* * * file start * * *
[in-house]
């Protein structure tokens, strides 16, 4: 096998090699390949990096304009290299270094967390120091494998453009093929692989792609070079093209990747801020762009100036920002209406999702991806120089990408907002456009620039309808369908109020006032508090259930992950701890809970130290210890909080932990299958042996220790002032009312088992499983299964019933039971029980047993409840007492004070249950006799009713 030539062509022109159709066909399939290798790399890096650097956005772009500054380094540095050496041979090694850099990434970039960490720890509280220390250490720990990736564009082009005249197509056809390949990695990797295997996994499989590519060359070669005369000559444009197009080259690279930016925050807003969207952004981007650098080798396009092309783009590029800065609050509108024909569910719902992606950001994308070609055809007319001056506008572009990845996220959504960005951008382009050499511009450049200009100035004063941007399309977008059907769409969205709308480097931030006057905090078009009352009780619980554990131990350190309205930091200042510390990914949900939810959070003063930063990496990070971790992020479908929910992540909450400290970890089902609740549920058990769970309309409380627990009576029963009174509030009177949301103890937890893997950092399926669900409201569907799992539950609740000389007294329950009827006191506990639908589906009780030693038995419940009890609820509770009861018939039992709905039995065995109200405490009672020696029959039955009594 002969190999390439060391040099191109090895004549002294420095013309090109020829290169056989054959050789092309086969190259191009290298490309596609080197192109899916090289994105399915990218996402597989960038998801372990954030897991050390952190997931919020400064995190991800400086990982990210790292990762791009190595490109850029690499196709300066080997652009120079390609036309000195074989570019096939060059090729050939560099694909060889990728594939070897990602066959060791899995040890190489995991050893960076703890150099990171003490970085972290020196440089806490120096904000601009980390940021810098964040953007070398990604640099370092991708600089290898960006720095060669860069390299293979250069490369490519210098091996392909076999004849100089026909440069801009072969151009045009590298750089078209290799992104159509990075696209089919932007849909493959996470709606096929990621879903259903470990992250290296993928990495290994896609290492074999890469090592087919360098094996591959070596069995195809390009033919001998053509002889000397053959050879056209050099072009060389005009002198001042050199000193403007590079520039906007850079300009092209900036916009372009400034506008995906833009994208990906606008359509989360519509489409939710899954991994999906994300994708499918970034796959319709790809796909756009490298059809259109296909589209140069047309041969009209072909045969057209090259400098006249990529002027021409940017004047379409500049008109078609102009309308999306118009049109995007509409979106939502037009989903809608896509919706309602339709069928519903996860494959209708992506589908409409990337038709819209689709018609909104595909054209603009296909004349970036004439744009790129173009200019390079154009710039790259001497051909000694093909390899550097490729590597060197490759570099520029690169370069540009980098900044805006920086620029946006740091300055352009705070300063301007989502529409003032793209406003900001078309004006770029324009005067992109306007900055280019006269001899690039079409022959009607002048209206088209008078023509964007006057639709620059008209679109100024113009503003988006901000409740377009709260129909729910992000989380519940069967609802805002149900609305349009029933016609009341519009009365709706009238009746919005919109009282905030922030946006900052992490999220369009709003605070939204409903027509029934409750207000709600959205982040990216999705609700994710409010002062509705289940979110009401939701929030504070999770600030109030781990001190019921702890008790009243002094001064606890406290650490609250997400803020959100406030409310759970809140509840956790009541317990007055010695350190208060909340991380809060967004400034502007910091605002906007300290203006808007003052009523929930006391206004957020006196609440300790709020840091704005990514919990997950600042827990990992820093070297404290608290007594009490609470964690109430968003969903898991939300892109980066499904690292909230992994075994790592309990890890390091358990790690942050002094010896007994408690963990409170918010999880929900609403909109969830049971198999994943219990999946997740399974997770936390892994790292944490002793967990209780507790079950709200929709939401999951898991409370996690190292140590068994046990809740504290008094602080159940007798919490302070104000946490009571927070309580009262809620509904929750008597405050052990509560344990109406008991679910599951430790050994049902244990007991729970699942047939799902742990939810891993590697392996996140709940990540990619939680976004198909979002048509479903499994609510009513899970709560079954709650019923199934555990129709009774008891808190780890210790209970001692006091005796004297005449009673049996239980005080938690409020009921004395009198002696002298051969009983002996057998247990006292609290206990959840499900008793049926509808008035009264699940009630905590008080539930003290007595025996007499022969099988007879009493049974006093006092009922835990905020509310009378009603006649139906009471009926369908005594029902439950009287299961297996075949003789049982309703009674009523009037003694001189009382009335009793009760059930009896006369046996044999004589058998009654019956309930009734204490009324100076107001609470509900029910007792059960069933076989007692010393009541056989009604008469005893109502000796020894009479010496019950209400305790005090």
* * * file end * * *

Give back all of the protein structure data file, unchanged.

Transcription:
[in-house]
């Protein structure tokens, strides 16, 4: 096998090699390949990096304009290299270094967390120091494998453009093929692989792609070079093209990747801020762009100036920002209406999702991806120089990408907002456009620039309808369908109020006032508090259930992950701890809970130290210890909080932990299958042996220790002032009312088992499983299964019933039971029980047993409840007492004070249950006799009713 030539062509022109159709066909399939290798790399890096650097956005772009500054380094540095050496041979090694850099990434970039960490720890509280220390250490720990990736564009082009005249197509056809390949990695990797295997996994499989590519060359070669005369000559444009197009080259690279930016925050807003969207952004981007650098080798396009092309783009590029800065609050509108024909569910719902992606950001994308070609055809007319001056506008572009990845996220959504960005951008382009050499511009450049200009100035004063941007399309977008059907769409969205709308480097931030006057905090078009009352009780619980554990131990350190309205930091200042510390990914949900939810959070003063930063990496990070971790992020479908929910992540909450400290970890089902609740549920058990769970309309409380627990009576029963009174509030009177949301103890937890893997950092399926669900409201569907799992539950609740000389007294329950009827006191506990639908589906009780030693038995419940009890609820509770009861018939039992709905039995065995109200405490009672020696029959039955009594 002969190999390439060391040099191109090895004549002294420095013309090109020829290169056989054959050789092309086969190259191009290298490309596609080197192109899916090289994105399915990218996402597989960038998801372990954030897991050390952190997931919020400064995190991800400086990982990210790292990762791009190595490109850029690499196709300066080997652009120079390609036309000195074989570019096939060059090729050939560099694909060889990728594939070897990602066959060791899995040890190489995991050893960076703890150099990171003490970085972290020196440089806490120096904000601009980390940021810098964040953007070398990604640099370092991708600089290898960006720095060669860069390299293979250069490369490519210098091996392909076999004849100089026909440069801009072969151009045009590298750089078209290799992104159509990075696209089919932007849909493959996470709606096929990621879903259903470990992250290296993928990495290994896609290492074999890469090592087919360098094996591959070596069995195809390009033919001998053509002889000397053959050879056209050099072009060389005009002198001042050199000193403007590079520039906007850079300009092209900036916009372009400034506008995906833009994208990906606008359509989360519509489409939710899954991994999906994300994708499918970034796959319709790809796909756009490298059809259109296909589209140069047309041969009209072909045969057209090259400098006249990529002027021409940017004047379409500049008109078609102009309308999306118009049109995007509409979106939502037009989903809608896509919706309602339709069928519903996860494959209708992506589908409409990337038709819209689709018609909104595909054209603009296909004349970036004439744009790129173009200019390079154009710039790259001497051909000694093909390899550097490729590597060197490759570099520029690169370069540009980098900044805006920086620029946006740091300055352009705070300063301007989502529409003032793209406003900001078309004006770029324009005067992109306007900055280019006269001899690039079409022959009607002048209206088209008078023509964007006057639709620059008209679109100024113009503003988006901000409740377009709260129909729910992000989380519940069967609802805002149900609305349009029933016609009341519009009365709706009238009746919005919109009282905030922030946006900052992490999220369009709003605070939204409903027509029934409750207000709600959205982040990216999705609700994710409010002062509705289940979110009401939701929030504070999770600030109030781990001190019921702890008790009243002094001064606890406290650490609250997400803020959100406030409310759970809140509840956790009541317990007055010695350190208060909340991380809060967004400034502007910091605002906007300290203006808007003052009523929930006391206004957020006196609440300790709020840091704005990514919990997950600042827990990992820093070297404290608290007594009490609470964690109430968003969903898991939300892109980066499904690292909230992994075994790592309990890890390091358990790690942050002094010896007994408690963990409170918010999880929900609403909109969830049971198999994943219990999946997740399974997770936390892994790292944490002793967990209780507790079950709200929709939401999951898991409370996690190292140590068994046990809740504290008094602080159940007798919490302070104000946490009571927070309580009262809620509904929750008597405050052990509560344990109406008991679910599951430790050994049902244990007991729970699942047939799902742990939810891993590697392996996140709940990540990619939680976004198909979002048509479903499994609510009513899970709560079954709650019923199934555990129709009774008891808190780890210790209970001692006091005796004297005449009673049996239980005080938690409020009921004395009198002696002298051969009983002996057998247990006292609290206990959840499900008793049926509808008035009264699940009630905590008080539930003290007595025996007499022969099988007879009493049974006093006092009922835990905020509310009378009603006649139906009471009926369908005594029902439950009287299961297996075949003789049982309703009674009523009037003694001189009382009335009793009760059930009896006369046996044999004589058998009654019956309930009734204490009324100076107001609470509900029910007792059960069933076989007692010393009541056989009604008469005893109502000796020894009479010496019950209400305790005090």